Analog astronauts during an extravehicular activity in the Negev Desert; the Mars habitat. Source: AMADEE-20/ Florian Voggeneder

Uni Bremen involved in AMADEE-20 Mars Simulation

AMADEE-20: That is the name of the simulated Mars mission of the Austrian Space Forum, which was carried out in the Israeli Negev Desert. More than 25 experiments were carried out there. Two projects from the University of Bremen, namely INTERTEAM and MarsLock, were also involved in the research.

What are team processes like when the crew is on Mars?

The INTERTEAM project addresses exactly this question. It is a cooperation at the University of Bremen between the Chair of Business Psychology and Human Resources, which is led by Professor Vera Hagemann, and the Center of Applied Space Technology and Microgravity (ZARM), represented by Dr.-Ing. Christiane Heinicke. Within the AMADEE-20 mission, the project recorded the team processes, the solidarity, and performance of the teams involved in the Mars simulation.

This included the Mars crew with six analog astronauts in the Negev Desert habitat. They are specially trained space suit testers who have completed basic training over several months and are deployed for technical tests and Mars simulations. Additional teams included the Mission Support Center in Innsbruck, which functions as a control center on Earth, as well as the on-site support team in Israel. The latter creates structures necessary for the Mars mission but does not have any direct contact to the analog astronauts.

Two Experiment Areas in INTERTEAM

“INTERTEAM is split into two experiment areas,” explains Vera Hagemann when speaking about the structure. The first experiment investigated the processes and constructs within the individual teams. “The six astronauts, as well as six participants from the Mission Support Center and on-site support team had to solve seven rounds of team tasks throughout the mission. These included planning an event where each team member had a task package - spanning from catering and decoration to the choice of music.” It was interesting to see how agreements were made and decision processes took place within the teams.

The second INTERTEAM experiment focused on the processes between the three teams and was carried out in three rounds. Together, two analog astronauts and two members of both the Mission Support Center and on-site support team solved different team tasks in each round. “The astronauts and the on-site support team shared their answers with the Mission Support Center, which then passed said information and its own answers on to the other team. The answers from all teams were needed in order to solve the next team task,” states Christiane Heinicke from ZARM. The communication between the teams took the lag between Earth and Mars into consideration.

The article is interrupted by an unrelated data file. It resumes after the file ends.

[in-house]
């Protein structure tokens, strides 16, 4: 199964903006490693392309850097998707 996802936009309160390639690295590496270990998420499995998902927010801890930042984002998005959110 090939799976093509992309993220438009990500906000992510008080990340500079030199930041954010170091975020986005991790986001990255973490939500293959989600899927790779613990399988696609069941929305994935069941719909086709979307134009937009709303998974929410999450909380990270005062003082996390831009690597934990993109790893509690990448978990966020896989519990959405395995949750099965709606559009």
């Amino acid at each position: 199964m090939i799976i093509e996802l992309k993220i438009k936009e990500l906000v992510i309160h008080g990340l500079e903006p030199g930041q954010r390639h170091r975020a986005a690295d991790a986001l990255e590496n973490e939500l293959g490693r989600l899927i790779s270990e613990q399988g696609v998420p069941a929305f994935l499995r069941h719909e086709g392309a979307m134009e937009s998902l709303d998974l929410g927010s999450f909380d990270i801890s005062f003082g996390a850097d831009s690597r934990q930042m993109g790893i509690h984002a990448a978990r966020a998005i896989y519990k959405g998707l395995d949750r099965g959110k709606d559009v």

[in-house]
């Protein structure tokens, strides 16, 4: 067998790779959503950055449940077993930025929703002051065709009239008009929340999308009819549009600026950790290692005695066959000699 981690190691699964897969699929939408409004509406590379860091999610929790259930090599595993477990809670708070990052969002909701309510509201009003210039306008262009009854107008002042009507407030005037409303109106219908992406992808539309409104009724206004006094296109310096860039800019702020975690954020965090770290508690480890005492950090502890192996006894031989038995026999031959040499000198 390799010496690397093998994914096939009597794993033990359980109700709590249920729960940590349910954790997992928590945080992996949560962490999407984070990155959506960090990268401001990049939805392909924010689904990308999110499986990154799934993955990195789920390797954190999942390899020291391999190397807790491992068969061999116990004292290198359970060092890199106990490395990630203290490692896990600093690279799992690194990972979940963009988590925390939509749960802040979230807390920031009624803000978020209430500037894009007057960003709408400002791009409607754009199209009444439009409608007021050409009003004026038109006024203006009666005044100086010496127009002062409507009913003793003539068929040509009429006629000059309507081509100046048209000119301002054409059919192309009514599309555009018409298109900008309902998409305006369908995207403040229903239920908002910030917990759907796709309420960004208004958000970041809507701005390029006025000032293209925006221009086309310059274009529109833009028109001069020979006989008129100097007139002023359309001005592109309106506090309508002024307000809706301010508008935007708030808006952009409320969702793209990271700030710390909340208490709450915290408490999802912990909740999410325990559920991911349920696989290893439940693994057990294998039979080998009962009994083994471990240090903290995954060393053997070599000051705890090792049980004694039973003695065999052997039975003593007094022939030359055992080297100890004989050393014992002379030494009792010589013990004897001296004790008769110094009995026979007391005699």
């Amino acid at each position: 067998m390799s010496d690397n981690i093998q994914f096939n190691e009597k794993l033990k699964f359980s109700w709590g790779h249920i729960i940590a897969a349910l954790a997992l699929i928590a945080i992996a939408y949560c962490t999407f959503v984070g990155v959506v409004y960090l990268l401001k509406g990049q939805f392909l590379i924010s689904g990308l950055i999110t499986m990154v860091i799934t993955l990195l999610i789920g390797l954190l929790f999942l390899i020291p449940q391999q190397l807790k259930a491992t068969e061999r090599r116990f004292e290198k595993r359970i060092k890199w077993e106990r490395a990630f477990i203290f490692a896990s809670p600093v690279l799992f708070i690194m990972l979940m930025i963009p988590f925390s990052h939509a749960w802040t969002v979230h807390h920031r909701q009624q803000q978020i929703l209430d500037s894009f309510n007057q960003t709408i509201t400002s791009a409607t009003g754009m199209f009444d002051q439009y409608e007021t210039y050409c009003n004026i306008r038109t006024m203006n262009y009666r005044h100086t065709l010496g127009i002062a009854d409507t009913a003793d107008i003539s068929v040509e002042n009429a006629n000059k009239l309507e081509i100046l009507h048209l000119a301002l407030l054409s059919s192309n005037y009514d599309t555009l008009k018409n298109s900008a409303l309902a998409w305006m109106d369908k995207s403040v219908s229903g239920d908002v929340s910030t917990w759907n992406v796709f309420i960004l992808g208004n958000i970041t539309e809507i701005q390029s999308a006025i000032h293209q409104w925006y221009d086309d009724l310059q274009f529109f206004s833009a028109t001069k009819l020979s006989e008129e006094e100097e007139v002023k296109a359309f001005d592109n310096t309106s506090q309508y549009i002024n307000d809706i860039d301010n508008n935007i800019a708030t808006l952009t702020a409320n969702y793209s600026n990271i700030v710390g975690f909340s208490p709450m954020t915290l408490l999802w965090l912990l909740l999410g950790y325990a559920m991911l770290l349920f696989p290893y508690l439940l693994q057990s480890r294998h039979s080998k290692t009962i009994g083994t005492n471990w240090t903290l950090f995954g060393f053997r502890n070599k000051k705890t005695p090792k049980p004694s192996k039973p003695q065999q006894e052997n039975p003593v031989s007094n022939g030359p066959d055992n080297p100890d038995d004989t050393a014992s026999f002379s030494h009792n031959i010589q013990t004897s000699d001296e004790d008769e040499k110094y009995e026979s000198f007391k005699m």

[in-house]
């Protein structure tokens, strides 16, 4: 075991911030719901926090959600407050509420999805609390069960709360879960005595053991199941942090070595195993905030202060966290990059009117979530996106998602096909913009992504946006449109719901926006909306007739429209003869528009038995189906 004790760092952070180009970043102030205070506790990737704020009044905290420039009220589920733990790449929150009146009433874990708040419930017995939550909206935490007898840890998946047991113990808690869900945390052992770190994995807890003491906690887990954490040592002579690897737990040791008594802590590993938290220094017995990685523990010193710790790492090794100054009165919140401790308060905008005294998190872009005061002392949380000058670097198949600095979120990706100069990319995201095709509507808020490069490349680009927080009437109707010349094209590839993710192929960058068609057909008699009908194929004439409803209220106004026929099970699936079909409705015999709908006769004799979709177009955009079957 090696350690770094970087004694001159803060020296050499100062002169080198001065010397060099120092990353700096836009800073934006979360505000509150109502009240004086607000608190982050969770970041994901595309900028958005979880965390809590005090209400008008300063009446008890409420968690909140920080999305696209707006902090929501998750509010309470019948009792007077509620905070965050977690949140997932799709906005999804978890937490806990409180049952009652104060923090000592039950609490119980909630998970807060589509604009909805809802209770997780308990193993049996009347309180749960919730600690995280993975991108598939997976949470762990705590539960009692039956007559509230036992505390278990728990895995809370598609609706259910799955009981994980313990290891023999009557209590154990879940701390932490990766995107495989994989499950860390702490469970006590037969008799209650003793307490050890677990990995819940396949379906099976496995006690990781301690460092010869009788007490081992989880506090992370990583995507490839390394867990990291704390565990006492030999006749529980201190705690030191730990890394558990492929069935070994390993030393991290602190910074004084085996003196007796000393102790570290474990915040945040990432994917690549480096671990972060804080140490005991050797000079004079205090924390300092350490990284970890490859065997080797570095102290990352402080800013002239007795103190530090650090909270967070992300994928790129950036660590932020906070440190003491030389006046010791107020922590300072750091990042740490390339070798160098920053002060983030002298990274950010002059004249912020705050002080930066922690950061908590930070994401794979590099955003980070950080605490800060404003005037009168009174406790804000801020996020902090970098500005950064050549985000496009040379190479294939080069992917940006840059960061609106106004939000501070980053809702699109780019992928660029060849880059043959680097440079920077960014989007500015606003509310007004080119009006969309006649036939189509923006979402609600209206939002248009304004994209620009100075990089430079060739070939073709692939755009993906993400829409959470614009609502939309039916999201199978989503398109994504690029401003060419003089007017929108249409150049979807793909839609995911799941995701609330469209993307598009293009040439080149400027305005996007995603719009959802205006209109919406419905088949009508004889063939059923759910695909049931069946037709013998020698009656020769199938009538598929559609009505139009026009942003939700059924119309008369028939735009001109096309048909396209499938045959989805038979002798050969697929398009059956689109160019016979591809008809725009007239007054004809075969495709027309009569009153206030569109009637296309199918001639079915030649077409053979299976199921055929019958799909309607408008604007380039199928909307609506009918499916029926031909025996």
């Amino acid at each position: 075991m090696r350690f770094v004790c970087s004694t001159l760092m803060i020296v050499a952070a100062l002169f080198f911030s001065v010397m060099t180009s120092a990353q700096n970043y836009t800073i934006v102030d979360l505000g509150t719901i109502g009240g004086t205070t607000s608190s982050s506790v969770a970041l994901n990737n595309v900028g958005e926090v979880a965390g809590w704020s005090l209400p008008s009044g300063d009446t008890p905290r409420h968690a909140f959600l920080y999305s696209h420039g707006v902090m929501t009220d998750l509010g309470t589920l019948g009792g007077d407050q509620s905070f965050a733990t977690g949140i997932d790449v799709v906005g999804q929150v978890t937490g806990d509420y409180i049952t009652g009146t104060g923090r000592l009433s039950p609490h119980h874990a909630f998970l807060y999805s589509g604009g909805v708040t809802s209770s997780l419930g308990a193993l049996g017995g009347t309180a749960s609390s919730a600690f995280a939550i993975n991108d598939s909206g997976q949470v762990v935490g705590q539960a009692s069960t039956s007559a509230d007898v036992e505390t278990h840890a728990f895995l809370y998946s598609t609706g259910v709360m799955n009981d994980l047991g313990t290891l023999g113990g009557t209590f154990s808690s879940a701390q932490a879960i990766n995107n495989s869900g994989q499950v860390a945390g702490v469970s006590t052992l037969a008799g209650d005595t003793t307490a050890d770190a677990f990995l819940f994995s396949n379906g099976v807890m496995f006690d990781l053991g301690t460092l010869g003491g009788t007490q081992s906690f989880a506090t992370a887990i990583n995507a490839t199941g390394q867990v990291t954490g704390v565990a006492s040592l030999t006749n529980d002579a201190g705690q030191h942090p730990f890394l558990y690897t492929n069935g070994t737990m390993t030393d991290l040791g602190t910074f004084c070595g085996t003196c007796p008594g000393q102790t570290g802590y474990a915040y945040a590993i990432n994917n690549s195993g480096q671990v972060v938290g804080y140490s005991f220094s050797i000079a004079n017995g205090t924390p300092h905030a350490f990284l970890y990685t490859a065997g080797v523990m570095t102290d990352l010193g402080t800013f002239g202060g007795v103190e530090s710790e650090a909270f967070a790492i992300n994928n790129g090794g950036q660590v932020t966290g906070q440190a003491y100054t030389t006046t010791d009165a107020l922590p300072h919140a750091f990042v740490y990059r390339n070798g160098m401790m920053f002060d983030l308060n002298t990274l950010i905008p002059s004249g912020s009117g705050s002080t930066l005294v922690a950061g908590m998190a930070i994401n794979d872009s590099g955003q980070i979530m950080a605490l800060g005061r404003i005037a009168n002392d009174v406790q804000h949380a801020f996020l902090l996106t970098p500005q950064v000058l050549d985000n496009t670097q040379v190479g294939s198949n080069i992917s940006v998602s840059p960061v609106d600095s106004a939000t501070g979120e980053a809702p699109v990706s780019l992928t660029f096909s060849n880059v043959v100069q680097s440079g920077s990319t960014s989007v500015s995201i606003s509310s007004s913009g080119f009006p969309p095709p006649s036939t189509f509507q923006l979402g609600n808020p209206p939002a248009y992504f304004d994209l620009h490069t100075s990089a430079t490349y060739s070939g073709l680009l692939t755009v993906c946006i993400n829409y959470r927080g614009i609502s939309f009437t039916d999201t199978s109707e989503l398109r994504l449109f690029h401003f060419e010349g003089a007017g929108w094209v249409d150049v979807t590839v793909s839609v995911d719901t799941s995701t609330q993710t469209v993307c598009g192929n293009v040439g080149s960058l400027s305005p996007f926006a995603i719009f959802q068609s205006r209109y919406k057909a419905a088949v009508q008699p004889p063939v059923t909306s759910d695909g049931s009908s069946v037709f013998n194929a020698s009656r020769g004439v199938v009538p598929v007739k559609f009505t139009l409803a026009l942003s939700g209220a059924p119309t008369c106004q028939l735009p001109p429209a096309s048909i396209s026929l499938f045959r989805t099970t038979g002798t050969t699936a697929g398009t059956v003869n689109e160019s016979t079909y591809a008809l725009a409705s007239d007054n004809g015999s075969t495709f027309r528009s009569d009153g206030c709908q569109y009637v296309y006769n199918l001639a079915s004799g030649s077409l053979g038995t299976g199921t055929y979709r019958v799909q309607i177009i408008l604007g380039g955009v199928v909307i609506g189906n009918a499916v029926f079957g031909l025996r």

“Interesting and Informative Experience”

Lara Watermann, a staff member within the Chair of Business Psychology and Human Resources, accompanied the initial round of the first INTERTEAM experiment at the Mission Support Center in Innsbruck. “It was a truly interesting and informative experience to not only encounter the so-called ‘bridgehead phase’, thus the active preparation phase for the mission in the Mission Support Center, firsthand, but also to gain insights into the other diverse international research projects.” It is expected that the first INTERTEAM findings will be available in February 2022 and will be included in publications and other research on the topic of “team performance in extreme surroundings.”

MarsLock Project: How Functional Airlocks Need to Be Designed

Whilst INTERTEAM is mainly led by Vera Hagemann, Christiane Heinicke is primarily responsible for the MarsLock project. Within MarsLock, recommendations for future airlocks are to be created based on the current movement patterns of the analog astronauts. Airlocks are one of the most important components of a Mars habitat: They make it possible for the crew to go into and leave the habitat in order to investigate their surroundings.

Such airlocks are pressurized and when an astronaut returns, they decontaminate the space suits that are worn during extravehicular activities (EVA). “We observed the preparations of EVAs during AMADEE-20. The results should help us to create designs for future airlocks. Good airlocks must be functional from both a technological viewpoint and from the perspective of the user,” explains project leader Christiane Heinicke.

AMADEE-20 Mars Simulation

The analog astronauts lived and worked in a habitat that was developed for the mission between October 11 and 31, 2021. When carrying out activities outside of the habitat, they wore a space suit prototype, which was developed and manufactured by the Austrian Space Forum (OeWF). The crew, which was made up of one German woman and five men from Austria, Israel, Spain, Portugal, and the Netherlands, carried out research for future astronaut missions on Mars. During the mission, the signal traveling time simulated the lag between Earth and Mars. The analog Mars mission AMADEE-20 was carried out by OeWF, together with Israel Space Agency and D-MARS, the operator of the Mars habitat, in the Negev Desert, Israel. More than 200 researchers from 25 countries were involved in this international mission under Austrian leadership.

Further Information:




Prof. Dr. Vera Hagemann
Head of the Chair of Business Psychology and Human Resources
Faculty of Business Studies & Economics
University of Bremen
Phone: +49 421 218-66750
Email: vhagemannuni-bremen.de

- MarsLock Project

Jasmin Plättner
Center of Applied Space Technology and Microgravity (ZARM)
University of Bremen
Email: jasmin.plättnerzarm.uni-bremen.de
Phone: +49 421 218-57794